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January 28, 1974

Eisenmenger Syndrome: An Unusual Example

Author Affiliations

Mount Sinai School of Medicine New York

JAMA. 1974;227(4):441. doi:10.1001/jama.1974.03230170057030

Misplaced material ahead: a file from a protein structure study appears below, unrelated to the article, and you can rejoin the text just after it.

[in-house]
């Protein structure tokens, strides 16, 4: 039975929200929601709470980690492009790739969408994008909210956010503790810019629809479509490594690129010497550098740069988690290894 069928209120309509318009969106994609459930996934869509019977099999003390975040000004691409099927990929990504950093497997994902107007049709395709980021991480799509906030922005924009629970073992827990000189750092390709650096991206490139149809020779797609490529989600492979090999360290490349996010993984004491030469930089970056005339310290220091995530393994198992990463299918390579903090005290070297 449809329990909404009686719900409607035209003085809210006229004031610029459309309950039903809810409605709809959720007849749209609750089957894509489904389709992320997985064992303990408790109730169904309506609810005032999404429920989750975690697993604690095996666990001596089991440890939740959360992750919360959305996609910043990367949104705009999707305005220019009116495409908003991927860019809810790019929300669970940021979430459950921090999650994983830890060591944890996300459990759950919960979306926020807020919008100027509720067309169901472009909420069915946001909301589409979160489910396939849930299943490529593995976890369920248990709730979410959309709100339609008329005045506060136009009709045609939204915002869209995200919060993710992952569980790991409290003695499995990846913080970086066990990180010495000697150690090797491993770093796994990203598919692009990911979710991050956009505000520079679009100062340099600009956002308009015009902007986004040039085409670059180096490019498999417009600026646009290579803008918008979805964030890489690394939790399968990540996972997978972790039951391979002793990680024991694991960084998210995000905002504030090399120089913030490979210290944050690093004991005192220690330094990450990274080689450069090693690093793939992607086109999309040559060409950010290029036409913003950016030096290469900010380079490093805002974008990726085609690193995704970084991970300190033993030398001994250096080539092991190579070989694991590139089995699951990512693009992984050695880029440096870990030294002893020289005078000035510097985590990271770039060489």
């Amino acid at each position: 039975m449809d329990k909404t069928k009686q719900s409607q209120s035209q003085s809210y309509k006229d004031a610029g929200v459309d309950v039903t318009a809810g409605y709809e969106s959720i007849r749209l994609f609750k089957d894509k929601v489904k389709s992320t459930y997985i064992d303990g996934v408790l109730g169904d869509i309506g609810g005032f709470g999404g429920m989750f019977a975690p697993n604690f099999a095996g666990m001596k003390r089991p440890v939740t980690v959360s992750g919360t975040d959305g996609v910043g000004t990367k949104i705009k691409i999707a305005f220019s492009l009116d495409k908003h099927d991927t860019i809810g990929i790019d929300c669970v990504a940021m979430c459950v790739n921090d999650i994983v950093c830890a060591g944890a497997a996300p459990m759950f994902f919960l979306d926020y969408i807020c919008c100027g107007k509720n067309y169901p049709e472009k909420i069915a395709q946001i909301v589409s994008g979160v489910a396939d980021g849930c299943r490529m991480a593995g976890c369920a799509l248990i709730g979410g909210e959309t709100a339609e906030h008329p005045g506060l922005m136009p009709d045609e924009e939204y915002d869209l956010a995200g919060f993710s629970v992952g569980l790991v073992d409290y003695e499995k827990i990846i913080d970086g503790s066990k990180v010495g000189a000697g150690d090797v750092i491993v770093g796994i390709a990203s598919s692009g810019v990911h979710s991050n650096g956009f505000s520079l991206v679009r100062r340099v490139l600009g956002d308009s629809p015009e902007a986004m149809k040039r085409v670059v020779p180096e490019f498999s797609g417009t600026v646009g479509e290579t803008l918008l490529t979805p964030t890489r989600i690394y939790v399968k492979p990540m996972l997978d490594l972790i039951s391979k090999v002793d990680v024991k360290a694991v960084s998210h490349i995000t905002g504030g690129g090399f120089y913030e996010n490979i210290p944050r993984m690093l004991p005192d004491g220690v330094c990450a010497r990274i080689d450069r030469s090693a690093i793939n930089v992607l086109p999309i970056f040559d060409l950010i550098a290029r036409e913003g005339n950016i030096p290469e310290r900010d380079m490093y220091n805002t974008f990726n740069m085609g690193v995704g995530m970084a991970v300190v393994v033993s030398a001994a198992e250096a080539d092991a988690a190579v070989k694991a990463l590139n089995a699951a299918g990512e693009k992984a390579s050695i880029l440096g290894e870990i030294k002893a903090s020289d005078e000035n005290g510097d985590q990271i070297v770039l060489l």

To the Editor.—  Eisenmenger syndrome is well defined by Wood1 as are the characteristic clinical findings of pulmonary hypertension with rightto-left shunt.2 This communication reports a case with minimal auscultatory and normal electrocardiographic findings. Normal electrocardiographic findings in a patient were first reported by Schrire,3 but his patient had other characteristic findings of the syndrome.A 32-year-old Puerto Rican man, with known congenital heart disease, reported mild to moderate exercise limitation, but otherwise was symptom-free. He was employed and worked regularly.On physical examination, there was no obvious evidence of cyanosis or clubbing. The heart was not enlarged and not hyperactive. No significant murmurs were audible. Second heart sound was of normal intensity and split normally. No diastolic murmur was audible. The lungs were clear; the liver and spleen were normal in size. The pulses were normal.The electrocardiogram was within normal limits, yet radiologic examination showed a